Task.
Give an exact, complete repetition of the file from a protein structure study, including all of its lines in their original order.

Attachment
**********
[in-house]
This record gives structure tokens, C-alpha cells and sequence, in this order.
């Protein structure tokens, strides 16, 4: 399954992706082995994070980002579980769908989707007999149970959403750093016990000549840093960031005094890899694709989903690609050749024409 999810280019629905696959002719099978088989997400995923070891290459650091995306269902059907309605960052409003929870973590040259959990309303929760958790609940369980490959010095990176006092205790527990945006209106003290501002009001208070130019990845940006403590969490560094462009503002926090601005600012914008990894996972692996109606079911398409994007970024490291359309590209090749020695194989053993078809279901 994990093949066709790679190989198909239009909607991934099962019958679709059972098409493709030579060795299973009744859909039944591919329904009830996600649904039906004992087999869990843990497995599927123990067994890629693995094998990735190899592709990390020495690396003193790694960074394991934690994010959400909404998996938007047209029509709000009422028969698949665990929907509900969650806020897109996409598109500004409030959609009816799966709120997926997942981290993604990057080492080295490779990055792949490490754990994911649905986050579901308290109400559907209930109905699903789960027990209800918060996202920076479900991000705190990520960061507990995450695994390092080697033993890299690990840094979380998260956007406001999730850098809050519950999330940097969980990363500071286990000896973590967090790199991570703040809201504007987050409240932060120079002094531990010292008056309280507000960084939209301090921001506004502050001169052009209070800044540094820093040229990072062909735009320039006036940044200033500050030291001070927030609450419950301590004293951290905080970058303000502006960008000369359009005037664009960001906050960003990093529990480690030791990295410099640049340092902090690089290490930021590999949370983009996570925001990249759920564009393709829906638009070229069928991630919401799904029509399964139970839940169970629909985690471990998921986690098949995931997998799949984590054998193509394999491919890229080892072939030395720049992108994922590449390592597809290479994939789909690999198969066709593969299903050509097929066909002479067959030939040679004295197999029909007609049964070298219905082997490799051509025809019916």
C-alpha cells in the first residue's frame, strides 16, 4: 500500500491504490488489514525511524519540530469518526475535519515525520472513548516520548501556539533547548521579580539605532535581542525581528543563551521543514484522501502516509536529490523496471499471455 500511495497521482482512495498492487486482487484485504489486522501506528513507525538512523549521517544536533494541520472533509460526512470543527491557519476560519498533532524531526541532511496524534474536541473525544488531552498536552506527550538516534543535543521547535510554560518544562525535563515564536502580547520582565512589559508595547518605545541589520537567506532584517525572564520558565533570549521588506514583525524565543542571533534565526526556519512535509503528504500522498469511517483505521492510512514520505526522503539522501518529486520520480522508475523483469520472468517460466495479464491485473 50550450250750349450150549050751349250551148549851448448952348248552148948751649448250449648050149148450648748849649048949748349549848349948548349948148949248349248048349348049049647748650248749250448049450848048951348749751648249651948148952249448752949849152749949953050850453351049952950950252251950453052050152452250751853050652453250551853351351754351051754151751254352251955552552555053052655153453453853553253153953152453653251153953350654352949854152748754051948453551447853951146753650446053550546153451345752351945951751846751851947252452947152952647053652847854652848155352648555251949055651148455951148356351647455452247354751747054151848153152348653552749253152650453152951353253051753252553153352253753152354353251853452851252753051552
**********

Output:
[in-house]
This record gives structure tokens, C-alpha cells and sequence, in this order.
């Protein structure tokens, strides 16, 4: 399954992706082995994070980002579980769908989707007999149970959403750093016990000549840093960031005094890899694709989903690609050749024409 999810280019629905696959002719099978088989997400995923070891290459650091995306269902059907309605960052409003929870973590040259959990309303929760958790609940369980490959010095990176006092205790527990945006209106003290501002009001208070130019990845940006403590969490560094462009503002926090601005600012914008990894996972692996109606079911398409994007970024490291359309590209090749020695194989053993078809279901 994990093949066709790679190989198909239009909607991934099962019958679709059972098409493709030579060795299973009744859909039944591919329904009830996600649904039906004992087999869990843990497995599927123990067994890629693995094998990735190899592709990390020495690396003193790694960074394991934690994010959400909404998996938007047209029509709000009422028969698949665990929907509900969650806020897109996409598109500004409030959609009816799966709120997926997942981290993604990057080492080295490779990055792949490490754990994911649905986050579901308290109400559907209930109905699903789960027990209800918060996202920076479900991000705190990520960061507990995450695994390092080697033993890299690990840094979380998260956007406001999730850098809050519950999330940097969980990363500071286990000896973590967090790199991570703040809201504007987050409240932060120079002094531990010292008056309280507000960084939209301090921001506004502050001169052009209070800044540094820093040229990072062909735009320039006036940044200033500050030291001070927030609450419950301590004293951290905080970058303000502006960008000369359009005037664009960001906050960003990093529990480690030791990295410099640049340092902090690089290490930021590999949370983009996570925001990249759920564009393709829906638009070229069928991630919401799904029509399964139970839940169970629909985690471990998921986690098949995931997998799949984590054998193509394999491919890229080892072939030395720049992108994922590449390592597809290479994939789909690999198969066709593969299903050509097929066909002479067959030939040679004295197999029909007609049964070298219905082997490799051509025809019916």
C-alpha cells in the first residue's frame, strides 16, 4: 500500500491504490488489514525511524519540530469518526475535519515525520472513548516520548501556539533547548521579580539605532535581542525581528543563551521543514484522501502516509536529490523496471499471455 500511495497521482482512495498492487486482487484485504489486522501506528513507525538512523549521517544536533494541520472533509460526512470543527491557519476560519498533532524531526541532511496524534474536541473525544488531552498536552506527550538516534543535543521547535510554560518544562525535563515564536502580547520582565512589559508595547518605545541589520537567506532584517525572564520558565533570549521588506514583525524565543542571533534565526526556519512535509503528504500522498469511517483505521492510512514520505526522503539522501518529486520520480522508475523483469520472468517460466495479464491485473 50550450250750349450150549050751349250551148549851448448952348248552148948751649448250449648050149148450648748849649048949748349549848349948548349948148949248349248048349348049049647748650248749250448049450848048951348749751648249651948148952249448752949849152749949953050850453351049952950950252251950453052050152452250751853050652453250551853351351754351051754151751254352251955552552555053052655153453453853553253153953152453653251153953350654352949854152748754051948453551447853951146753650446053550546153451345752351945951751846751851947252452947152952647053652847854652848155352648555251949055651148455951148356351647455452247354751747054151848153152348653552749253152650453152951353253051753252553153352253753152354353251853452851252753051552